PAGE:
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An investigation into Bring Your Own Container food outlet concept Lu, Xun; Hong, Zhen; Chen, Chun Teng Nov 22, 2012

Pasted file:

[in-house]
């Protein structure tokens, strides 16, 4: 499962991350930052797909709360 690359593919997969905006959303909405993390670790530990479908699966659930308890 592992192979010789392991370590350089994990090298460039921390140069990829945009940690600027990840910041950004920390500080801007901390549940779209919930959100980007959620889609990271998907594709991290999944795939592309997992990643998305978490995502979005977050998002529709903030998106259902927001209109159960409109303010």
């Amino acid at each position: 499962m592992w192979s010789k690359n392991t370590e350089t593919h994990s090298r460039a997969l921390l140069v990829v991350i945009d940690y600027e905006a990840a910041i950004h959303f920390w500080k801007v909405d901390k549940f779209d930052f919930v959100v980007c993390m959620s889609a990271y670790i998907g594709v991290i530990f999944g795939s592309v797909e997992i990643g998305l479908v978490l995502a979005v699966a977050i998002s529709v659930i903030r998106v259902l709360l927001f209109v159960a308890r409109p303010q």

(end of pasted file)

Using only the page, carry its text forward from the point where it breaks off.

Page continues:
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UBC Social Ecological Economic Development Studies (SEEDS) Student Report       An Investigation Into Bring Your Own Container Food Outlet Concept Xun Lu, Zhen Hong, Chun Teng Chen  University of British Columbia APSC 261 November 22, 2012           Disclaimer: “UBC SEEDS provides students with the opportunity to share the findings of their studies, as well as their opinions, conclusions and recommendations with the UBC community. The reader should bear in mind that this is a student project/report and is not an official document of UBC. Furthermore readers should bear in mind that these reports may not reflect the current status of activities at UBC. We urge you to contact the research persons mentioned in a report or the SEEDS Coordinator about the current status of the subject matter of a project/report”.    The University of British Columbia  APSC 201 – Technology and Society Tutorial Instructor: Dr. John Grace    An Investigation Into Bring Your Own Container Food Outlet Concept      Submitted by: Xun Lu  Zhen Hong, Chun Teng Chen    November 22, 2012 I  ABSTRACT The following report outlines the evaluation of feasibility of Bring Your Own Container (BYOC) in the new SUB of UBC using a triple-bottom-line analysis approach and concludes whether or not the new SUB should proceed with BYOC. The triple-bottom-line analysis includes three aspects: environmental assessment, economical assessment, and social assessment. All sources in this report are from peer-reviewed articles, on-line articles, and surveys. The economical assessment is based on the research of two indicators: cost of disposable containers (like paper and Styrofoam) versus reusable containers (plastic, glass) and the impact of BYOC program on vendors. The environmental assessment makes a comparison between disposable and reusable containers. Each part of disposable containers or reusable containers also illustrated several types of containers with different materials. Recommendations among the various containers are made for environmental sustainability. The social research is focused on students. Firstly, a survey was carried out. It shows that most students worry about potential health problems caused by BYOC. Also, some researches point out that some chemicals from plastic food containers might lead to health problems. Lastly, another survey shows that BYOC would allow students to have some positive habits. In conclusion, based on these three aspects of sustainability assessment, this report suggests that BYOC can significantly benefit the new SUB’s sustainability, leading to a green and eco-friendly SUB in UBC.     II  TABLE OF CONTENTS Abstract ......................................................................................................................... I List of Illustration ..................................................................................................... III Glossary ......................................................................................................................IV 1.0 Introduction ............................................................................................................ 1 2.0 Economic Aspect .................................................................................................... 2 2.1.0 Cost of Disposable Containers versus Reusable Containers ............................. 2 2.1.1 Reusable Containers ...................................................................................... 2 2.1.2 Disposable Containers ................................................................................... 3 2.1.3 Comparison Between the Two Kinds of Containers ..................................... 3 2.2.0 Impact of Bring Your Own Container on Vendors ........................................... 4 3.0 Environmental Aspect ........................................................................................... 6 3.1.0 Disposable Containers ....................................................................................... 6 3.1.1 Polystyrene Containers .................................................................................. 6 3.1.2 Paper Containers ............................................................................................ 7 3.1.3 Biodegradable Vegetal Containers ................................................................ 7 3.2.0 Reusable Containers .......................................................................................... 7 3.2.1 Glass Containers ............................................................................................ 8 3.2.2 Aluminum Containers ................................................................................... 9 3.2.3 Plastic Containers .......................................................................................... 9 3.3.0 Recommendation Between Disposable and Reusable Containers .................. 10 4.0 Social Aspect ......................................................................................................... 11 4.1.0 Health Issues ................................................................................................... 11 4.2.0 Educational Purpose ........................................................................................ 14 5.0 Conclusion and Recommendations .................................................................... 15 References ................................................................................................................... 16     III  LIST OF ILLUSTRATION Figure 1: Lock & Lock Polypropylene Container      (Page 2)  Figure 2: Survey Regarding Impact of BYOC Program on Students     (Page 4)  Figure 3: Glass container production process layout (Almada-Lobo, Oliveira &         Carravilla, 2008)           (Page 8)  Figure 4: Recycling of plastic containers in the US in 2006 (Marsh & Bugusu,          2007)              (Page 9)  Table 1: Estimated daily intake (EDI) and hazard index (HI) for bisphenol A in              different age groups (Bang et al., 2012)      (Page 12)                IV  GLOSSARY Bisphenol A:   An organic compound (CH3)2C(C6H4OH)2 which is an endocrine disruptor. Endocrine:  Disrupting Chemical: Chemical which interferes with hormone system in humans. The disruptions can cause cancerous tumors, birth defects, and other health problems. Hazard Index:   The sum of more than one hazard quotient for multiple substances. If it is less than one, then the effect of the chemical is not of concern; if it is greater than 1, then the chemical should be of concern. Phthalates:   Esters of phthalic acid, which are mainly used as plasticizers. In the United States and Canada, many researches have shown the health concerns of phthalates. Polycarbonate:   A particular group of thermoplastic polymers. Because they are easily worked, molded, and thermoformed, they can be used in many applications including plastic food containers. Polypropylene:  Also known as polypropene, is a thermoplastic polymer    used in a wide variety of applications including packaging    and labeling. Polystyrene:  An aromatic polymer made from the monomer styrene, a liquid petrochemical. Polystyrene is one of the most widely used plastics, the scale of its production being several billion kilograms per year.  1  1.0  INTRODUCTION The idea of growing campus sustainability is becoming increasingly important worldwide. One significant movement is to better container management. Over the years, UBC’s student society, the AMS, has taken up many sustainable initiatives such as discounts for reusable containers and Bring Your Own Container (BYOC) program.  In this report, we analyze the feasibility of BYOC based on the three essential aspects for sustainability – economical, environmental, and social aspects – which is the core aim of APSC261: Technology and Society. Peer surveys among students in the SUB, scholar journals, online articles, etc. are assessed or implemented for our report. Base on the investigation, we will have a conclusion about BYOC program and recommendations toward BYOC for the new SUB building in UBC.    3  Glass has extremely long history as food container. It is impermeable, provides good insulation and maintains food freshness for a long time. But the disadvantage of glass is also outstanding, the heavy weight of glass makes it costly to transport, the major concern is “its brittleness and susceptibility to breakage from internal pressure, impact, or thermal shock” (Marsh, 2007, R41).   2.1.2 Disposable Containers  When we talk about disposable containers, we mainly mean paper container  now. Styrofoam does harm to environment severely and is rarely used in Canada now.  But paper is widely used at present.  The major advantage of paper container is it is renewable. It is hard to get the exact price of per paper container. According to online research, it is about 0.02 to 0.2 dollars per piece.   2.1.3 Comparison between the two kinds of containers The comparison is between paper and plastic (polypropylene). From economic aspect, my suggestion is your own plastic container is much better than paper container.  From the vendor’s side, if customer brings their own container, it is more convenient for no more purchasing those containers. Also, this will cut down the capitalized cost and then reduce the price, which may attract more customers. From the customer’s side, as mentioned above, customers themselves actually pay for the disposable (paper) containers. A regular polypropylene container is about 8 dollars, which can be used for more than 3 years. A paper container is no less than 0.02 per day to consume. Assume you eat at school for lunch 20 days per month, than the cost of paper container per month is about 0.4 dollars. And 8 dollars can only be used up to 20 months, less than two years. Of course, paper container is renewable. But actually the interesting thing is “Recycling waste uses double the energy consumption and causes twice the pollution from factories, trucks, byproducts etc.”(Larry, 2007, introduction) Although the 4  number is not exact, preparing and maintenance of recycle bin, special truck to pick up the waste, trucks that delivered the waste, and the process to transport those material to goods, all these processes need to consume lots of energy.  The conclusion is obvious: use the reusable containers and try to use it as long as possible.   2.2.0 IMPACT OF BRING YOUR OWN CONTAINER ON VENDORS According to the survey of 93 students who are always eating in the SUB (see Figure 2 below), if BYOC program is implemented, 7.5 percent of them indicate they will not go to the SUB anymore and 38.7 percent indicate they will bring their own container and still go to the SUB, others remains unknown yet.   Figure 2: Survey Regarding Impact of BYOC Program on Students  It seems the BYOC program will cause a huge customer loss rate. According to Fredix’s(2007) research, people now like disposable containers more, and consider less about the long run cost of containers. The same condition is among the students.  From my perspective, there are two ways to reduce the customer loss rate. One is a program like to-go program first used in Eckerd College. Students just need to pay 5 dollars for a durable and dishwasher-safe plastic container. When they place a to-go order in school cafeteria they get a plastic container and later they check it back in and 5  the container is washed and will be used again (“To-Go Containers Keep Going”, 2008). The disadvantage of the program is considering long run cost, 5 dollars may not be enough to the washing and maintenance fee. My suggestion is to change the charge to 5 dollars per semester. It will still be acceptable. Another suggestion is giving a transition period. The SUB can offer food both with and without paper containers. For those students bring their own containers, the price will be a bit cheaper, such as, 25 cents (should be related to the cost on paper containers). For those people who do not want bring their container, they can still eat in the SUB but accept a little bit higher price; and for those students who bring their container, they can eat with a cheaper price.            6  3.0 ENVIRONMENTAL ASPECT Environmental aspect of our research takes up a significant part. Our destination is to analyze the benefits and drawbacks of different disposable and reusable containers and find out the “green” ones. In the following paragraphs, we will compare various types of reusable containers with disposable ones and have recommendations between them. To begin with, it is very useful to take a look on the dark and bright side of disposable containers.  3.1.0 DISPOSABLE CONTAINERS  The need for disposable containers has hardly been reduced worldwide even though a number of countries have implemented laws or economic methods trying to protect our environment. Many restaurants or kiosks prefer using disposable containers mainly because they are very convenient for the customers. However, the harm accompanying significantly overweighs the benefits they bring to us.   3.1.1 Polystyrene Containers  Polystyrene is a widely used polymer material for manufacturing of disposable containers. Some factors of polystyrene, e.g. having high melting point and good plasticity, being easy for mass production, and containing little toxic below 60°C, led this material to become the top choice for the manufacturing of disposable containers over the past decades. In comparison, the material is a chronic killer to the environment. Polystyrene is resistant to acids and bases because it is very chemically resistant. The degradation period of polystyrene is extremely long – approximately 200 years in normal conditions. Shall we bury the discarded polystyrene containers? No. Burying of the containers needs many additives, which, together with polystyrene itself, can do much harm to the soil and water with time. Can we burn them then? No, either. Combustion of polystyrene will release more than 10 toxic gases, e.g. 7  polycyclic aromatic hydrocarbons, which are a threat to the atmosphere. With the fact that mounting number of people are becoming aware of the great damage polystyrene containers will bring to our earth (commonly known as “white pollution”), the use of this type of containers has been decreased drastically, leading to many new types of containers that are comparatively more eco-friendly.   3.1.2 Paper Containers  Paper appears in every little corner of our daily life. It is degradable, can be easily recycled, and contains no toxic. Since paper seems to considerably surpass polystyrene, will replacing plastic containers with paper containers be a favorable choice? No. Water pollution during production of paper containers can be as harmful as, if not outstripping, that of plastic containers. Moreover, substantially, it will result in a large consumption of wood resource.    3.1.3 Biodegradable Vegetal Containers  Biodegradable vegetal containers are mainly made from starch. With necessary non-toxic additives, the containers can be produced through some physical and chemical processes. They are comparatively very eco-friendly since starch is abundant in nature (can be obtained from rice, corns, potatoes etc.) and this type of containers can easily be degraded and are non-toxic. Nonetheless, biodegradable vegetal containers can be regarded as a waste of food and have the problem of mustiness over time. (Minor, 1972)  3.2.0 REUSABLE CONTAINERS  Reusable containers also play a significant role in our daily life. Among the many materials that are commonly used for reusable containers, glass and plastic are the most popular.     8   3.2.1 Glass Containers  Many physical and chemical properties of glass make glass containers advantageous in food packaging. First of all, because glass is very solid and behaves chemically inert in normal conditions, glass containers are resistive to acids or bases, and do not react with inside food, providing good insulation. Glass can stand high temperature, which contributes a lot to the considerable need of fast heating of food nowadays (e.g. heating food in microwave ovens at very high temperature). Also, since glass is transparent, users can look through the container and see the content conveniently without opening the container. (Marsh & Bugusu, 2007) Surely, glass containers are not perfect. Glass containers can be very costly for them to be very thin and light. In addition, as shown in Figure 3, production of glass containers is a huge process and high sequence dependent setup times are involved in product property changes such as color changeovers. For example, it takes up to 120 hours for the color changeover from cobalt blue to emerald green, which leads to very limited freedom for output changes and waste of energy. (Almada-Lobo, Oliveira & Carravilla, 2008)  Figure 3: Glass container production process layout (Almada-Lobo, Oliveira & Carravilla, 2008) 9   3.2.2 Aluminum Containers  Cans and foil are commonly made of aluminum due to its light weight. In addition, aluminum containers are very resistive to numerous types of corrosion, e.g. air, water, smell, weak acids and based. Owing to aluminum’s excellent ductility, aluminum containers are very easy to recycle. However, welding aluminum can be very hard, resulting in a drawback that broken piece of aluminum cannot easily be reproduced without first melting it thoroughly. (Marsh & Bugusu, 2007)   3.2.3 Plastic Containers  Thanks to flexibility and light weight of plastics, plastic containers can be of many different shapes with good portability. Since plastics are cheap and chemically inert, plastic containers provide good resistance to various forms of contamination or corrosion without costing much. The major drawbacks of this type of containers are their variable permeability to gases, light, vapors, and the long period of degradation. Figure 4 shows the recycling of plastic in the US in 2006. (Marsh & Bugusu, 2007)  Figure 4: Recycling of plastic containers in the US in 2006 (Marsh & Bugusu, 2007)   10  3.3.0 RECOMMENDATION BETWEEN DISPOSABLE AND REUSABLE CONTAINERS  Based on investigations above, reusable containers are highly recommended for environmental sustainability. Among various materials for reusable containers, aluminum cans of drinks, meat, etc. are recommended since their great resistivity to various corrosions, excellent portability and recyclability. Meanwhile, glass containers such as glass lunch boxes are highly recommended because they are highly resistant, transparent, recyclable, and very convenient for heating inside food. In cases that reusable containers are not feasible, we recommend using disposable biodegradable vegetal containers since they are outstanding in being eco-friendly among various types of disposable containers.    11  4.0 SOCIAL ASPECT After the evaluations of environmental aspects and economical costs, social aspects should be considered, too. As an important aspect in triple-bottom-line assessment, the social assessment is more complex and more difficult to evaluate because usually a survey is necessary and the information on social issues of Bring Your Own Containers is lacking. In this report, the social assessment is more focused on students: How does BYOC effects students’ health? What is the educational purpose of BYOC for students?  Also, after each analysis, some pieces of advice will be provided for the new SUB.   4.1.0 HEALTH ISSUES According to the survey, 57 out of 93 students will not or might not go to the new SUB if BYOC will be proceeded there. And about 60% of these 57 students believe that one of the most important worries of BYOC for them is that whether or not BYOC would bring negative outcome for their health. Some say that they used to bring their own containers but after eating, without cleanser essence they cannot wash their containers clean. Then when they are back home, they possibly forget to wash their containers with cleanser essence. According to a research, “bacterial removal during cleaning or their transfer via liquids flowing over colonized surfaces, is likely to vary with the surface composition and the bacterial species colonizing the surfaces”(Fletchere,1988,p. 229). It suggests that rinsing food container will leave bacteria in the surface of food containers. Therefore, students’ concern is reasonable. A solution suggests that the new SUB should provide more washing sinks with cleanser essence.  In addition, there are some researches which show that Bring Your Own Container might lead to some health problems, so the material of the food containers should be considered. Most food containers are made of plastics. And “...... polycarbonate(PC) are used as major ingredients for the manufacture of plastic bottles, food containers, food packaging, ......”(Bang et al., 2012,p. 453). The use of plastic 12  additives has been suggested to have some risk to environment and human health(Bang et al., 2012). “Some phthalates(for example, DEHP, DBP), styrene, or bisphenol have been suspected to have endocrine disrupting effects,......(Bang et al., 2012,p. 453). However, the migration of endocrine disrupting chemicals in plastic food containers is low enough to be ignored. As “a main component of manufacture of PC plastic”, BPA[bisphenol A] has been examined extensively(Bang et al., 2012, p.456). Based on a recent study on BPA migration, migration levels of BPA into food is extremely low. Also, based on hazard index(HI) calculation, “plastic ingredients such as BBP, DEHA, DEP, DEHP, DBP, and BPA are far less than 1”(Bang et al., 2012,p. 464)(see Table 1 below). It concludes that these chemicals from plastic food containers are consumed at a safe amount.   Table 1.  –Estimated daily intake (EDI) and hazard index (HI) for bisphenol A in different age groups.(Bang et al., 2012) Compound (TDI μg/kg/day) Medium Population HI  BPA (50) Packaged pork (PC) Adults (60 kg) ND−0.007   Food contact materials Infant 0.048     Adult 0.004   Breast milk only Infant (3 mo) 0.004   Infant formula fed with glass or nonpolycarbonate (PC) bottle Infant (3 mo) 0.046   Infant formula (PC bottle) Infant (3 mo) 0.220   Infant formula (PC) and commercial foods/beverages Infant (6 mo) 0.260 13    2 kg commercial foods/beverages 1.5 year-old child 0.106   3 kg commercial foods/beverages Adult 0.030   Urinary excretion of bisphenol A General population 0.003    metabolites General population 0.008–0.016   4 food groups/ Korea 20–29 y 0.007    (canned foods (n = 14); carbonated 30–49 y 0.004    drink, coffee, beer, corn) 50–64 y 0.002     > 65 y 0.0004   6 food groups/ Korea 1–2 y 0.0002    (canned foods (n = 50); cola, cider, 3–6 y 0.0006    coffee, tuna, spam corn) 7–12 y 0.001     13–19 y 0.002     20–29 y 0.002     30–49 y 0.001     50–64 y 0.0002     > 65 y 0.0002  14  4.2.0 EDUCATIONAL PURPOSE BYOC will also allow students to form some good habits. According to the other survey on 20 students who already bring their own food containers to the SUB every day, fourteen of them mentioned that after bring their own food containers, they are less likely to waste leftovers. They prefer to eat the leftovers later or bring them back home. It shows that BYOC can somehow educate students not to waste food. Moreover, all of them have been bring their own food containers for more than one semester. Thirteen of them showed that they are accustomed to washing their containers after eating. Among these 13 students, eight of them say they were suffer from washing food containers in the first month when they brought their own containers. Some of them also developed a habit of cleaning dishes for their families when at home or bring their bags to super markets. It points out that BYOC could be a good chance for students to start the sustainability.     15  5.0 CONCLUSION AND RECOMMENDATION This report evaluates the possibility of BYOC in the new SUB using a triple-bottom-line analysis which included environmental, economical, and social assessments.   In the aspect of economy, the new SUB should implement BYOC program. From customer’s side, bring their own container can save more for them; from vendor’s side, BYOC may cause customer loss, but the SUB can provide some plan to reduce the customer loss. For example, they can adopt to-go program or set a transition period to offer food both with and without containers and give a discount for those students who bring their own container.  In the aspect of environmental sustainability, the new SUB should implement BYOC program. Generally, in comparison to disposable containers, reusable containers are much more recyclable, reusable, less toxic, and eco-friendly by having less pollution. In cases that reusable containers are not feasible, e.g. failure of dish-washing machines in the new SUB, we recommend disposable biodegradable vegetal containers be used since they are pollution-free.  In social assessment, some researches show the worry of harmful chemicals from food containers; however, recent studies pointed out that those chemicals cannot be migrated into food in dangerous amount. The other problem is that rinsing might not clean food containers enough, but if the new SUB can provide more sinks and cleanser essence, this problem can be solved easily. Also, based on the survey, BYOC helps students to develop good habits.   In general, BYOC program is recommended with consideration in all economic, environmental and social aspects. In addition, the new SUB may consider implementing some program, e.g. to-go program, to help operating BYOC program.    16  REFERENCE Almada-Lobo, B., Oliveira, J. F., & Carravilla, M. A. (2008). Production planning and scheduling in the glass container industry: a VNS approach. International Journal of Production Economics, 114(1), 363-375. Retrieved from http://www.sciencedirect.com/science/article/pii/S0925527308000868  Bang, D.Y., Kyung, M., Kim, M.J., Jung, B.Y., Cho, M.C., Choi, S.M., Kim, Y.W., Lim, S.K., Lim, D.S., Won, A.J., Kwack, S.J., Lee, Y., Kim, H.S., Lee, B.M.(2012). Human risk assessment of endocrine-disrupting chemicals derived from plastic food containers. Comprehensive Reviews in Food Science and Food Safety, 11, 453-470. Retrieved from http://onlinelibrary.wiley.com.ezproxy.library.ubc.ca/doi/10.1111/j.1541-4337.2012.00197.x/full  Biello, D. (2006). Bacteria Turn Styrofoam into Biodegradable Plastic. Retrieved from http://www.scientificamerican.com/article.cfm?id=bacteria-turn-styrofoam-i.  Fletchere, M. (1988). Bacterial desorption from food container and food processing surfaces. Microbial Ecology,15(2), 229-237. Retrieved from http://www.jstor.org.ezproxy.library.ubc.ca/stable/10.2307/4250984?origin=api  Fredix, E. (2007, February 25). Disposable containers in demand. Deseret News. Retrieved from www.deseretnews.com  Larry, H. (2007). The True Cost of Recycling. Retrieved from http://www.disabled-world.com/artman/publish/recycling.shtml   17  Marsh, K.,& Bugusu, B. (2007). Food packaging—roles, materials, and environment issues. Journal of Food Science, 72, 39-55. Retrieved from http://onlinelibrary.wiley.com/doi/10.1111/j.1750-3841.2007.00301.x/full  Minor, R. N. (1972). U.S. Patent No. 3,647,111. Washington, DC: U.S. Patent and Trademark Office. Retrieved from http://www.google.ca/patents?hl=en&lr=&vid=USPAT3647111&id=G2AwAAAAEBAJ&oi=fnd&dq=biodegradable+containers&printsec=abstract#v=onepage&q=biodegradable%20containers&f=false  To-go containers keep going (2008, April 19). St. Petersburg Times. Retrieved from www.tampabay.com